2007 Visit to Mill Hill

Visit to Mill Hill Observatory – 2007

On Saturday February 10th 24 of our members had a very enjoyable visit to the Mill Hill Observatory. This is the observatory of London University, and is the best-equipped teaching observatory in the UK. We were led on our tour by the director Mike Dworetsky and two very knowledgeable students, Mckenzie and Deborah.

Mike explained to us that even though the observatory is located close to a busy main road, excellent insulation in the construction of the buildings and first-class and efficient down-lit street lights installed with the cooperation of the council make it a good observing site. The telescopes themselves are mounted on pedestals anchored to the bedrock, making them virtually immune to traffic vibration.

 We first visited the telescopes of the Southern Group, housed in a triple-domed observatory building. The main telescope here was the superb 8″ Fry refractor, named after the benefactor who donated the instrument to Mill Hill in 1930. This F15.75 telescope was made by Thomas Cooke and Sons in 1862, and is very accurately polar-aligned (within one second of arc). It has a weight-driven RA drive, and can be equipped with a video camera using a 250-frame integrating software to display the image on a video screen. The instrument is particularly well suited to planetary and solar viewing.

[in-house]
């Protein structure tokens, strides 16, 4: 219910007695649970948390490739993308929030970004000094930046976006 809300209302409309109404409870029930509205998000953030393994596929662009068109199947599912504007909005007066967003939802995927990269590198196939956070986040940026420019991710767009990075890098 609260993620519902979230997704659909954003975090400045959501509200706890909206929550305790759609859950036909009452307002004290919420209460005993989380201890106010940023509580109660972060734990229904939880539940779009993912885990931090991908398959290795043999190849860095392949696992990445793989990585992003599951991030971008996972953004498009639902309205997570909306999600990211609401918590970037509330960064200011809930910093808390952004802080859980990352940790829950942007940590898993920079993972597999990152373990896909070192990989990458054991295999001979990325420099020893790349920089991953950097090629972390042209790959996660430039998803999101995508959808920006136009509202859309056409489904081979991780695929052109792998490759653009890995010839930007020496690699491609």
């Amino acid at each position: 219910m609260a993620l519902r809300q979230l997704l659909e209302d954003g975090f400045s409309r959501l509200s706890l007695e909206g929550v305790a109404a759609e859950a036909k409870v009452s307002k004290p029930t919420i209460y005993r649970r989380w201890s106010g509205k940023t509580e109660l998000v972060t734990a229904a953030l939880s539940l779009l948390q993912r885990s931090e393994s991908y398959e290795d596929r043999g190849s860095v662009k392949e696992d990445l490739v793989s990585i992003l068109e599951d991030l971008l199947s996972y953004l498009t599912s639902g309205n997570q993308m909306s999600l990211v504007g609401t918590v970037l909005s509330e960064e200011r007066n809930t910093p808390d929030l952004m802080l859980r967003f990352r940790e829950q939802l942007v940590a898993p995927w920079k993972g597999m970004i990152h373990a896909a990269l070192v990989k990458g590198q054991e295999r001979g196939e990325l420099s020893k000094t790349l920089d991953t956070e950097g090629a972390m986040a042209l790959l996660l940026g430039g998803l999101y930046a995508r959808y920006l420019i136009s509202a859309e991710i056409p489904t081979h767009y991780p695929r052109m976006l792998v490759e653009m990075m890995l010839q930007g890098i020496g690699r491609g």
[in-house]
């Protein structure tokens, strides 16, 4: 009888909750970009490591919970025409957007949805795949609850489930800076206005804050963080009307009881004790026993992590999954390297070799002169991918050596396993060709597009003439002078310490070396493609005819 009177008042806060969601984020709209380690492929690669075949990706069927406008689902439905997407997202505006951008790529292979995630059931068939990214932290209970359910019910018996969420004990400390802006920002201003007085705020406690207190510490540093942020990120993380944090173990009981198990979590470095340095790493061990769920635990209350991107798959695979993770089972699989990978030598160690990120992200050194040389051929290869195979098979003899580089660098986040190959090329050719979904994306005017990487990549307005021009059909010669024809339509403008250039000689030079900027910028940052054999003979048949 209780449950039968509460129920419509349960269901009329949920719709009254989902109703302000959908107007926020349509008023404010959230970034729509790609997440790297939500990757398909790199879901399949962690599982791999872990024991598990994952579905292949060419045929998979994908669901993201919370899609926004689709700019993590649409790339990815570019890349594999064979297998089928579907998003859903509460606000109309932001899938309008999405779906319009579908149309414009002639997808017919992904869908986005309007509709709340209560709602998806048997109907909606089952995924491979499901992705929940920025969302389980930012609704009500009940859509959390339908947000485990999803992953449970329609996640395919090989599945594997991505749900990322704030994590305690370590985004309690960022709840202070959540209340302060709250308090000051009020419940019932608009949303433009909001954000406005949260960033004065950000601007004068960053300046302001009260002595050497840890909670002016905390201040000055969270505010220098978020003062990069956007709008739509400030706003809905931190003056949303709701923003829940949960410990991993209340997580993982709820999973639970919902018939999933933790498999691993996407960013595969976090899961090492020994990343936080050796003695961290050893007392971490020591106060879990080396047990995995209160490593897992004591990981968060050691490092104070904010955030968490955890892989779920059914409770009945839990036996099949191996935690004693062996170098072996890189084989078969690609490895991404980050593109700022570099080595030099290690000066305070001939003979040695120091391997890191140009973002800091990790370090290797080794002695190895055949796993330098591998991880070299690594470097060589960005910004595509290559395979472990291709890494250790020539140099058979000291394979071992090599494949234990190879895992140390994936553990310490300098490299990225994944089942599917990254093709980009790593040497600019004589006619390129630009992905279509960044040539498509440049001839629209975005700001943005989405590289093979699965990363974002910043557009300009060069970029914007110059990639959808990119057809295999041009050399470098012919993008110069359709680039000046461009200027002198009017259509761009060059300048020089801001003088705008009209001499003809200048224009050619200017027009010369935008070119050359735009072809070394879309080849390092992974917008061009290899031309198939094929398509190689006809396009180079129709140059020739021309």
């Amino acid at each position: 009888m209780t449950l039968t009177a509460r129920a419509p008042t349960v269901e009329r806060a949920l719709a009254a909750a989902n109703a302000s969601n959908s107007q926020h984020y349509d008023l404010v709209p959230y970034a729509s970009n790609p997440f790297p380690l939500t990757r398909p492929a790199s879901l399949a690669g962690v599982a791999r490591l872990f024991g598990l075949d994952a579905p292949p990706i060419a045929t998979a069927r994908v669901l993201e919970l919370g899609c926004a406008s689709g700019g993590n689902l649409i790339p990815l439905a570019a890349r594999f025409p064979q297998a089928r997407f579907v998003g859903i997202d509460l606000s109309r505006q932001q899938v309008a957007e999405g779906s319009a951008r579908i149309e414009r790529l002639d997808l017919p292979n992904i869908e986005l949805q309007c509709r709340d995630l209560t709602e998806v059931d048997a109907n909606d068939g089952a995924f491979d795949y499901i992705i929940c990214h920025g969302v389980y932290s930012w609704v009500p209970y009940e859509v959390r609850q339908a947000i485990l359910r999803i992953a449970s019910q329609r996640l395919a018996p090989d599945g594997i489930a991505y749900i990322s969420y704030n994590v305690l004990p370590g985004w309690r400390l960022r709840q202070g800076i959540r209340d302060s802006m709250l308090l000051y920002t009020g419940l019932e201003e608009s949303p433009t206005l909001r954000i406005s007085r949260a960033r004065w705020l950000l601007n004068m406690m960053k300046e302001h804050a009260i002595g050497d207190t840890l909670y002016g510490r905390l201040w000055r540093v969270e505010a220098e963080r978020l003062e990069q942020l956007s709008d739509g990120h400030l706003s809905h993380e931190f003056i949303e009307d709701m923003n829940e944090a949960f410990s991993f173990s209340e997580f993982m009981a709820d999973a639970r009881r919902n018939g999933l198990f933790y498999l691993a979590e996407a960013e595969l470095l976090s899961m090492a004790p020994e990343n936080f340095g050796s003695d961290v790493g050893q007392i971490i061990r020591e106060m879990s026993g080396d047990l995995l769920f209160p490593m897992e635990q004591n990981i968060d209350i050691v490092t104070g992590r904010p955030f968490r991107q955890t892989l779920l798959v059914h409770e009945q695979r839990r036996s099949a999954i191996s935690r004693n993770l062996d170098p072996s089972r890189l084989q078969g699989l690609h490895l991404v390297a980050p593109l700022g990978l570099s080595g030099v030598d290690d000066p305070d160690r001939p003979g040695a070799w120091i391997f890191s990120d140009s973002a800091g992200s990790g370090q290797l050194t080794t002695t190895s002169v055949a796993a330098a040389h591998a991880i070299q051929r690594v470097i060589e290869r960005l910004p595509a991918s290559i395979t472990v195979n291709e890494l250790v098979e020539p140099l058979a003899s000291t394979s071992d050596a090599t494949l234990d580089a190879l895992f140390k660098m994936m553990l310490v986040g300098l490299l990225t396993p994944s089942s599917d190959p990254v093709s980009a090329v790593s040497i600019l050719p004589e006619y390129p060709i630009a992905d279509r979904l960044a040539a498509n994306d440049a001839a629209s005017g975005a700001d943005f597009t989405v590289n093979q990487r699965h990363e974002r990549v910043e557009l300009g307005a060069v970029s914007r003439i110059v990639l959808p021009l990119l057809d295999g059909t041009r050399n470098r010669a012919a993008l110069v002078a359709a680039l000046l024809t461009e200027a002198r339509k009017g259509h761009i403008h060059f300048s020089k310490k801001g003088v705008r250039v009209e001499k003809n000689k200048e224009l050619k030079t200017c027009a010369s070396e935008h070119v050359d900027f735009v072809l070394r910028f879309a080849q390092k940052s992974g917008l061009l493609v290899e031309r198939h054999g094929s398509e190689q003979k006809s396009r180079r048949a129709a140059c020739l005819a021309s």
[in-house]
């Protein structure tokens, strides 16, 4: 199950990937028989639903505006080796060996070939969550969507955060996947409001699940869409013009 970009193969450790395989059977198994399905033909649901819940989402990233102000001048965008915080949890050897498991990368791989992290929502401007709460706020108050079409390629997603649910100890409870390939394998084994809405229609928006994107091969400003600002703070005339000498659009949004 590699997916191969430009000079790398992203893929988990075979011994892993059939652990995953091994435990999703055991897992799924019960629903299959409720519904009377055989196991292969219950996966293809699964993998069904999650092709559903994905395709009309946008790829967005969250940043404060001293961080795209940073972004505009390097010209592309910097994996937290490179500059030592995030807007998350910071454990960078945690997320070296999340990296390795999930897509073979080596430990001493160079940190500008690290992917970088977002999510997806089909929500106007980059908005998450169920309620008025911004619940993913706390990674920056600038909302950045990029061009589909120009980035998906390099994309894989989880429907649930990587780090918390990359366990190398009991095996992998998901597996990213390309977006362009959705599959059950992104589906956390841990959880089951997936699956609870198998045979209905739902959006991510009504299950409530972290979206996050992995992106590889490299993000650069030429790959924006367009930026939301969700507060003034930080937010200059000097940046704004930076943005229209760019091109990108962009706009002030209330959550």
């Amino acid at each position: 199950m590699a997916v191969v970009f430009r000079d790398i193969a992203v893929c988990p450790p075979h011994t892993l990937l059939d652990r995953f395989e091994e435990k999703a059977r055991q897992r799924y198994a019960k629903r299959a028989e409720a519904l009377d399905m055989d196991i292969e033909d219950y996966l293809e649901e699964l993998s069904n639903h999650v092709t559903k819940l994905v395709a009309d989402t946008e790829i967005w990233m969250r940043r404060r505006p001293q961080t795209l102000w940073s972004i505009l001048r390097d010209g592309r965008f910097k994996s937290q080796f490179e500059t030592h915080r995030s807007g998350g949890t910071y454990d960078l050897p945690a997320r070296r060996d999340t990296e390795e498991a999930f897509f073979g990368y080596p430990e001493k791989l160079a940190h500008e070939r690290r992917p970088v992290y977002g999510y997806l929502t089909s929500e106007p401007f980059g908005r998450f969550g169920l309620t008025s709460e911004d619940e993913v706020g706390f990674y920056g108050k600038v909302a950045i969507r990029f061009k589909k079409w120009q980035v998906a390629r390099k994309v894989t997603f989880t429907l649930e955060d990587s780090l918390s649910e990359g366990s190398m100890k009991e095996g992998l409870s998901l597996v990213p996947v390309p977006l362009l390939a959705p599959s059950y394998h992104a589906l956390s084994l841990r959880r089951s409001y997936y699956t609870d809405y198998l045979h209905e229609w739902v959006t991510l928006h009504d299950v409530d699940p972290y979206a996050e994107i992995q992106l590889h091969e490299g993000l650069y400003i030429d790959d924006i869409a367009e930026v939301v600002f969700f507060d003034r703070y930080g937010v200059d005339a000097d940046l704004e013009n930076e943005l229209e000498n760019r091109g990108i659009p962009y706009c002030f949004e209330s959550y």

Another view of the Fry refractor
We also looked at the Celestron C14, linked to a go-to system using the Software Bisque planetarium software. The eyepiece mount can be switched between regular eyepieces, a CCD camera or a TV camera, and another CCD is used for guiding. A separate web-cam is used to monitor the position of the dome slot, to ensure that it is correctly aligned with the telescope. The third instrument in the triple dome is a 10″ Meade.

We then moved to the dome housing the magnificent twin telescopes of the Radcliffe refractor (24″ and 18″). The instrument dates from 1901, and was equipped with a computerized control system in 1991. The telescope is manually moved to the vicinity of the object to be observed, and shaft-encoders are used to inform the computer of the current telescope coordinates. Slow-motion drives then centre the object of interest. This system was of particular interest to us, in relation to our own (rather more modest!) plans to upgrade the drive of our own 14″ telescope
Another view of the twin telescopes.24-and_18-inch_Radcliffe_refractors_small
The original instrument in the last dome to be visited belonged to the pioneering astro-photographer Edward Wilson, and was donated to the University of London for the founding of the Mill Hill observatory. The present 24″ Allen reflector is a Richley-Chretien instrument by Ealing Beck, on a German mount. This is a Cassegrain reflector, with no corrector plate, and is fitted with a spectrograph and CCD allowing quantitative study of planets, stars and nebulae (for analysis of elemental composition, radial velocities and rotation rates).
Altogether a thoroughly enjoyable evening, and some of us may even be tempted to enrol on the evening classes on astronomy run by UCL, if only to have the privilege of using some of the instruments at Mill Hill!

Text by Graham Marett, images by Allan Swan & Pat Walker

Follow this link for the UCL observatory website